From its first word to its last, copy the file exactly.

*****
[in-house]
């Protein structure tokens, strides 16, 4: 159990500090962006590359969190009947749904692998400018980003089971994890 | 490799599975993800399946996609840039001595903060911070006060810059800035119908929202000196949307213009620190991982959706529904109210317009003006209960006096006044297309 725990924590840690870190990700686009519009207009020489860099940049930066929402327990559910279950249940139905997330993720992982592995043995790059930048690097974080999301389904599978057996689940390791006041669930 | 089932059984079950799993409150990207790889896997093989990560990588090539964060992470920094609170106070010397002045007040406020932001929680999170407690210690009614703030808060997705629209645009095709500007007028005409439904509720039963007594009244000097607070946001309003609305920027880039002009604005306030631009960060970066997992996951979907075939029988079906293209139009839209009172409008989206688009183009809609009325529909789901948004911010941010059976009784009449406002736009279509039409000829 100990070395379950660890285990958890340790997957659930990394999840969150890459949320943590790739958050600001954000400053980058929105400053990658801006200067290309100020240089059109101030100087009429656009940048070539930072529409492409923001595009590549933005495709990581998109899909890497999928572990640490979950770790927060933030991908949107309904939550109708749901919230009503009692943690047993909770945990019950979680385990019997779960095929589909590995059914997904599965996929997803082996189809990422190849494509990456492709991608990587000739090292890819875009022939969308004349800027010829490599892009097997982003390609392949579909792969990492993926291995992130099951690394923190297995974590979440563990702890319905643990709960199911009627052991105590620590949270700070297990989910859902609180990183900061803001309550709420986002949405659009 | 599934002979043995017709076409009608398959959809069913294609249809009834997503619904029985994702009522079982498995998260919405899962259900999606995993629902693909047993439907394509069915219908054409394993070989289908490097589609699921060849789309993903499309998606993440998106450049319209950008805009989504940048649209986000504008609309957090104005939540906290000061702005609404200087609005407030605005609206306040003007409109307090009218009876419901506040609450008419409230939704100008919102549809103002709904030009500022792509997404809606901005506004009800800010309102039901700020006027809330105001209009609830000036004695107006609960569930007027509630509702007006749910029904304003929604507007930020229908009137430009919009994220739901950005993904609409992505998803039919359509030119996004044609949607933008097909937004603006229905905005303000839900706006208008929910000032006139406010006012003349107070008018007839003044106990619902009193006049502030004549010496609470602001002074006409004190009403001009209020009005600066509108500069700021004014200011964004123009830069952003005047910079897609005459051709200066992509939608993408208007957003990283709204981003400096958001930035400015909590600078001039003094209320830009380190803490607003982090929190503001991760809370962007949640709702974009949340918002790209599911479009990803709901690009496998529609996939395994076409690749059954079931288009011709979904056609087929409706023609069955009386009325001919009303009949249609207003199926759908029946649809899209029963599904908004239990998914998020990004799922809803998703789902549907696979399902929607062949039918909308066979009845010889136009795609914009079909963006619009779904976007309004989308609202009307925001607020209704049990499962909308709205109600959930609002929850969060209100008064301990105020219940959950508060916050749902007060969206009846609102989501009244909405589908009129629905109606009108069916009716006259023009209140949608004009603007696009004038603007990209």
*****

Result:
[in-house]
């Protein structure tokens, strides 16, 4: 159990500090962006590359969190009947749904692998400018980003089971994890 | 490799599975993800399946996609840039001595903060911070006060810059800035119908929202000196949307213009620190991982959706529904109210317009003006209960006096006044297309 725990924590840690870190990700686009519009207009020489860099940049930066929402327990559910279950249940139905997330993720992982592995043995790059930048690097974080999301389904599978057996689940390791006041669930 | 089932059984079950799993409150990207790889896997093989990560990588090539964060992470920094609170106070010397002045007040406020932001929680999170407690210690009614703030808060997705629209645009095709500007007028005409439904509720039963007594009244000097607070946001309003609305920027880039002009604005306030631009960060970066997992996951979907075939029988079906293209139009839209009172409008989206688009183009809609009325529909789901948004911010941010059976009784009449406002736009279509039409000829 100990070395379950660890285990958890340790997957659930990394999840969150890459949320943590790739958050600001954000400053980058929105400053990658801006200067290309100020240089059109101030100087009429656009940048070539930072529409492409923001595009590549933005495709990581998109899909890497999928572990640490979950770790927060933030991908949107309904939550109708749901919230009503009692943690047993909770945990019950979680385990019997779960095929589909590995059914997904599965996929997803082996189809990422190849494509990456492709991608990587000739090292890819875009022939969308004349800027010829490599892009097997982003390609392949579909792969990492993926291995992130099951690394923190297995974590979440563990702890319905643990709960199911009627052991105590620590949270700070297990989910859902609180990183900061803001309550709420986002949405659009 | 599934002979043995017709076409009608398959959809069913294609249809009834997503619904029985994702009522079982498995998260919405899962259900999606995993629902693909047993439907394509069915219908054409394993070989289908490097589609699921060849789309993903499309998606993440998106450049319209950008805009989504940048649209986000504008609309957090104005939540906290000061702005609404200087609005407030605005609206306040003007409109307090009218009876419901506040609450008419409230939704100008919102549809103002709904030009500022792509997404809606901005506004009800800010309102039901700020006027809330105001209009609830000036004695107006609960569930007027509630509702007006749910029904304003929604507007930020229908009137430009919009994220739901950005993904609409992505998803039919359509030119996004044609949607933008097909937004603006229905905005303000839900706006208008929910000032006139406010006012003349107070008018007839003044106990619902009193006049502030004549010496609470602001002074006409004190009403001009209020009005600066509108500069700021004014200011964004123009830069952003005047910079897609005459051709200066992509939608993408208007957003990283709204981003400096958001930035400015909590600078001039003094209320830009380190803490607003982090929190503001991760809370962007949640709702974009949340918002790209599911479009990803709901690009496998529609996939395994076409690749059954079931288009011709979904056609087929409706023609069955009386009325001919009303009949249609207003199926759908029946649809899209029963599904908004239990998914998020990004799922809803998703789902549907696979399902929607062949039918909308066979009845010889136009795609914009079909963006619009779904976007309004989308609202009307925001607020209704049990499962909308709205109600959930609002929850969060209100008064301990105020219940959950508060916050749902007060969206009846609102989501009244909405589908009129629905109606009108069916009716006259023009209140949608004009603007696009004038603007990209």